Cell, May 2022

Alphonse Noémie, Wanford Joseph J, Voak Andrew A, Gay Jack, Venkhaya Shayla, Burroughs Owen, Mathew Sanjana, Lee Truelian, Evans Sasha L, Zhao Weiting, Frowde Kyle, Alrehaili Abrar, Dickenson Ruth E, Munk Mads, Panina Svetlana, Mahmood Ishraque F, Llorian Miriam, Stanifer Megan L, Boulant Steeve, Berchtold Martin W, Bergeron Julien R C, Wack Andreas, Lesser Cammie F, Odendall Charlotte,

A family of conserved bacterial virulence factors dampens interferon responses by blocking calcium signaling.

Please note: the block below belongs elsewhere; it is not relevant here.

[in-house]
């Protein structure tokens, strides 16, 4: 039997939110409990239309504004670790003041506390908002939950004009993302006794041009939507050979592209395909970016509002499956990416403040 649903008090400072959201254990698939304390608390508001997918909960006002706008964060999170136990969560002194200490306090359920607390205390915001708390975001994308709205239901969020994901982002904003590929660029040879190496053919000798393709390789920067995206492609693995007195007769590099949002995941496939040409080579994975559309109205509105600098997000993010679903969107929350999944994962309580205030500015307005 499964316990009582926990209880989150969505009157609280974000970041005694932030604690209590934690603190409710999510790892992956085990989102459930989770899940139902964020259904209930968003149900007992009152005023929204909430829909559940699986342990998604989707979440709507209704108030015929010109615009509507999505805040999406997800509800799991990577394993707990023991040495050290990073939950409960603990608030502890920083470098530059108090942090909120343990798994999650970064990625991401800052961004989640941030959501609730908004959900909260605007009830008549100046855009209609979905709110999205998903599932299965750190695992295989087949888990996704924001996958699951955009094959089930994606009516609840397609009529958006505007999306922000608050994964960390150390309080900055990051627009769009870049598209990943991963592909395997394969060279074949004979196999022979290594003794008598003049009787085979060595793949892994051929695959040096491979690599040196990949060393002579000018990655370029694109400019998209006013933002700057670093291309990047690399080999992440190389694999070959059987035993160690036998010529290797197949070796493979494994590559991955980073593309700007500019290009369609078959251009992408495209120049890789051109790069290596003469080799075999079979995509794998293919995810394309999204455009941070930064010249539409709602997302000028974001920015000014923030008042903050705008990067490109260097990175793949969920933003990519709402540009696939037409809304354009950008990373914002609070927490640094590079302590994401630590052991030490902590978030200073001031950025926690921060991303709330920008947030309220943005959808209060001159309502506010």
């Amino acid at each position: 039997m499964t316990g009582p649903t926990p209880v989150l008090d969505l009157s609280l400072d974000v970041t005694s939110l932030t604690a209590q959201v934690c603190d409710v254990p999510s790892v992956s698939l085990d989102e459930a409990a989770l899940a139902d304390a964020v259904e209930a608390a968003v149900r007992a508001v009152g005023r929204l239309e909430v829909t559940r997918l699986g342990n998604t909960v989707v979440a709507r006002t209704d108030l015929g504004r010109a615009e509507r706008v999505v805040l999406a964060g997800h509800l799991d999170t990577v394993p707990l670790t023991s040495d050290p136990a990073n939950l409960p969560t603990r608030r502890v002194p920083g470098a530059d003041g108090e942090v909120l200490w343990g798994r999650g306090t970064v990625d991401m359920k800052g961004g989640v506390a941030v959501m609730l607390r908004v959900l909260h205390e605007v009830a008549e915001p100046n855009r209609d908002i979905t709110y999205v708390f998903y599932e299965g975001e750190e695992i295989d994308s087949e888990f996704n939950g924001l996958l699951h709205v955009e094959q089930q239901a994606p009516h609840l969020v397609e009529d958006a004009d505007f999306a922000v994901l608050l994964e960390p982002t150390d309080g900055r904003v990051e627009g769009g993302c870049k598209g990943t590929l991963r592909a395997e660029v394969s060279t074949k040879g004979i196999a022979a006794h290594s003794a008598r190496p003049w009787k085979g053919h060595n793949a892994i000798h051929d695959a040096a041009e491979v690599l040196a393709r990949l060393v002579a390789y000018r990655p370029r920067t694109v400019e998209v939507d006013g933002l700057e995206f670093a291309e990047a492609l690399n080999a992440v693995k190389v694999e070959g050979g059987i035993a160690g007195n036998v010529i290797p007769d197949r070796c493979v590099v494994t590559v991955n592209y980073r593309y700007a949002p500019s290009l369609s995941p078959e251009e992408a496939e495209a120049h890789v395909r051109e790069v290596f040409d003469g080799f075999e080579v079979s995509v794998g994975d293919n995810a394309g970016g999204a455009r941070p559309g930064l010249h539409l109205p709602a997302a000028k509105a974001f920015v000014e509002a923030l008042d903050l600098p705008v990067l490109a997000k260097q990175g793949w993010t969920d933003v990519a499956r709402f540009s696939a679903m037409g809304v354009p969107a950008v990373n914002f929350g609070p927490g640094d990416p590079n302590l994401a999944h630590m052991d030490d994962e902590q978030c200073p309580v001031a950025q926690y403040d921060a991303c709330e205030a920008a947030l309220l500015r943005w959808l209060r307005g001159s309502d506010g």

Interferons (IFNs) induce an antimicrobial state, protecting tissues from infection. Many viruses inhibit IFN signaling, but whether bacterial pathogens evade IFN responses remains unclear. Here, we demonstrate that the Shigella OspC family of type-III-secreted effectors blocks IFN signaling independently of cell death inhibitory activity. Rather, IFN inhibition was mediated by the binding of OspC1 and OspC3 to the Ca sensor calmodulin (CaM), blocking CaM kinase II and downstream JAK/STAT signaling. The growth of Shigella lacking OspC1 and OspC3 was attenuated in epithelial cells and in a murine model of infection. This phenotype was rescued in both models by the depletion of IFN receptors. OspC homologs conserved in additional pathogens not only bound CaM but also inhibited IFN, suggesting a widespread virulence strategy. These findings reveal a conserved but previously undescribed molecular mechanism of IFN inhibition and demonstrate the critical role of Ca and IFN targeting in bacterial pathogenesis.

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